Talking of publications, later this week I head into a meeting of the Cardiff University Press editorial board. Up to now I haven’t written much on this site about the Press, which has been around since 2014 and supports journal publishing in diamond open access form. The Press is in the process of extending into monograph publishing, too, having struck an agreement with Ubiquity. For people looking to move their existing journal titles, or to found new ones, the Press is a good place to go and information on opportunities of this type can be found here.

Joining mental health nursing

Mental health nursing is important and fulfilling work, and offers a fine and rewarding career. More people also need to be doing it. By way of background, last month Mental Health Nurse Academics UK (MHNAUK) submitted a response to Health Education England (HEE)’s Facing the Facts, Shaping the Future draft health and care workforce strategy for England to 2027. Contained in this HEE draft are figures on trends in the numbers of nurses, by field of practice, employed in NHS England over the period 2012 to 2017.

Growth/reduction in NHS employed nurses and midwives by field, 2012 to 2017 (extracted from Facing the Facts, Shaping the Future)

Obvious at a glance from this figure is the decline in both mental health and learning disability nursing numbers over time. Elsewhere HEE also describes a 14% mental health nursing vacancy rate.

Now, the Nursing Times reports a reduction for the second year in a row (£) in the numbers of applications for nursing degrees received via the Universities and Colleges Admissions Service (UCAS). Declining applications need to be viewed in the context of the removal of bursaries for students of nursing enrolling at English universities. In MHNAUK we have said, more than once, that we fear the loss of bursary support poses a particular threat to our field of practice. The same applies to learning disability nursing, where at least one degree programme closed last year (£).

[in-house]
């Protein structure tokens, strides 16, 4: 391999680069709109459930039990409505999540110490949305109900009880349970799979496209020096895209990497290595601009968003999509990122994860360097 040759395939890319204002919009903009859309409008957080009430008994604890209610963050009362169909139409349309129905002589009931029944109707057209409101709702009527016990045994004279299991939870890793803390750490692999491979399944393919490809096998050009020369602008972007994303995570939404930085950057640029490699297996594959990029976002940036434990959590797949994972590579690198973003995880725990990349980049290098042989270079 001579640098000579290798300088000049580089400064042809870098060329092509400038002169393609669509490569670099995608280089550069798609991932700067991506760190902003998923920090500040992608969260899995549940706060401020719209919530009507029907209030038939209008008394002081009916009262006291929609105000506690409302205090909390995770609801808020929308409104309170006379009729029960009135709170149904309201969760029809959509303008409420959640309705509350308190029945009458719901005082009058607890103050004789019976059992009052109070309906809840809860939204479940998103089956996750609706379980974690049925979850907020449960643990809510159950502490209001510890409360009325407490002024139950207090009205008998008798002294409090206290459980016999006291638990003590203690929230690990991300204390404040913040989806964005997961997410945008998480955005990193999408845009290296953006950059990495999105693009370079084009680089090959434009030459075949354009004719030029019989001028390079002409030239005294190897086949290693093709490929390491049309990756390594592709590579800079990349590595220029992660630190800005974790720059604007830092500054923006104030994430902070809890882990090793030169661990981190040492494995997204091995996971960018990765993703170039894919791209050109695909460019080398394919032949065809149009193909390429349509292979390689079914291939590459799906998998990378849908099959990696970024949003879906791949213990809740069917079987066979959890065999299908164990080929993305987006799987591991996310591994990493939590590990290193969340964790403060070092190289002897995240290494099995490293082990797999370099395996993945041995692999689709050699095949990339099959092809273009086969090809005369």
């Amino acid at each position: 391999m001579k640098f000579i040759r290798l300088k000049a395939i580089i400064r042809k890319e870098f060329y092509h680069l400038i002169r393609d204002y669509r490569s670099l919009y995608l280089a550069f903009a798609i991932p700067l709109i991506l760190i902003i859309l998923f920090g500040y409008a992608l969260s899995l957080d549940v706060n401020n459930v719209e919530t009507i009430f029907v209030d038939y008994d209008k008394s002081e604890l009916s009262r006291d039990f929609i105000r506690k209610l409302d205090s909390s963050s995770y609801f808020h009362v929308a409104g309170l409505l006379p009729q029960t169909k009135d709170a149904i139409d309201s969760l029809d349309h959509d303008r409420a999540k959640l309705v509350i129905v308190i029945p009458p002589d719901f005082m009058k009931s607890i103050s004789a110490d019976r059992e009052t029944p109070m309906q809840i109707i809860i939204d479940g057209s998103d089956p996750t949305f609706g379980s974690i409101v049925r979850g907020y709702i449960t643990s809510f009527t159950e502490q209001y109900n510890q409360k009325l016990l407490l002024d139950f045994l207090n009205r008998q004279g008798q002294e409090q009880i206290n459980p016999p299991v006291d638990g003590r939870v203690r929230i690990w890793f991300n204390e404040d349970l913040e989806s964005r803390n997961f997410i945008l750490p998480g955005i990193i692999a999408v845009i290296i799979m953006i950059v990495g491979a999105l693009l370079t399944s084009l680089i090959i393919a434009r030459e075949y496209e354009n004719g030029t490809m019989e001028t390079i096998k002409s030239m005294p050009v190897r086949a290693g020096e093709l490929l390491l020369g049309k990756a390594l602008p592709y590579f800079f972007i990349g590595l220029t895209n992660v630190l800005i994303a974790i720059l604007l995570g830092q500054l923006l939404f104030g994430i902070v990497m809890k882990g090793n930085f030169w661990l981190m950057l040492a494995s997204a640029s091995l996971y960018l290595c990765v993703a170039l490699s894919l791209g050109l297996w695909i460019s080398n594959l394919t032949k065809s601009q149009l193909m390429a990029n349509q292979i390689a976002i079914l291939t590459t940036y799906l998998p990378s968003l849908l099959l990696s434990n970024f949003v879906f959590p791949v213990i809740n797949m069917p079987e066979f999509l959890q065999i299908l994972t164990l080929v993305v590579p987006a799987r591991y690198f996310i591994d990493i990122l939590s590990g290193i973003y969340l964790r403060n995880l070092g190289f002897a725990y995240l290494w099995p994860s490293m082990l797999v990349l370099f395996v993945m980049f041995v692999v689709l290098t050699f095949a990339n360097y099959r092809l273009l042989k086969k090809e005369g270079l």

Evidence like this is why initiatives like #MHnursingFuture (see also here, for the Twitter account) are important. Initiated by Dave Munday from Unite the Union, this is all about celebrating the work of mental health nurses and encouraging others to join us. As an occupational group we haven’t always been good at describing what we do, and why what we do is valuable (£). This needs to change, now more than ever.

With all this in mind this may be a good time to remind people of this useful page, hosted on the MHNAUK website, on joining the profession. As this says:

Forget all the stereotypes about straitjackets and Victorian asylums; modern mental health nursing focuses on helping and supporting people from all walks of life with a variety of ‘common’ mental health disorders (such as anxiety and depression) as well as more serious disorders such as drug and alcohol problems, suicidal feelings, psychosis, bipolar disorder and dementia. They also play a key role in promoting mental health and well-being among the public and preventing mental health problems occurring in the first place.

This helpful MHNAUK resource also includes suggestions for further reading, included in which are texts describing in detail many of the skills that mental health nurses routinely use and the context in which they go about their work. And, for any reader contemplating applying to any of the 60+ mental health nursing degree courses offered throughout the UK, do give some thought to our undergraduate nursing programmes here in the School of Healthcare Sciences at Cardiff University.

Strange days

2018-03-14 15.44.10Suffice to say that this has been the most peculiar of months. Large parts of the last four or five weeks have been spent on picket lines, at rallies, in community teach-outs and working to contract. I’ve joined with friends, old and new, in support of decent pensions for university staff. The Wikipedia page dedicated to the current dispute reports that the strikes are the most sustained to have ever taken place in UK higher education. A first offer to University and College Union members to end the action having been rejected, with the prospect of a further 14 more days of strikes across campuses looming a new offer has been tabled today (March 23rd). Next week will be critical, I suspect.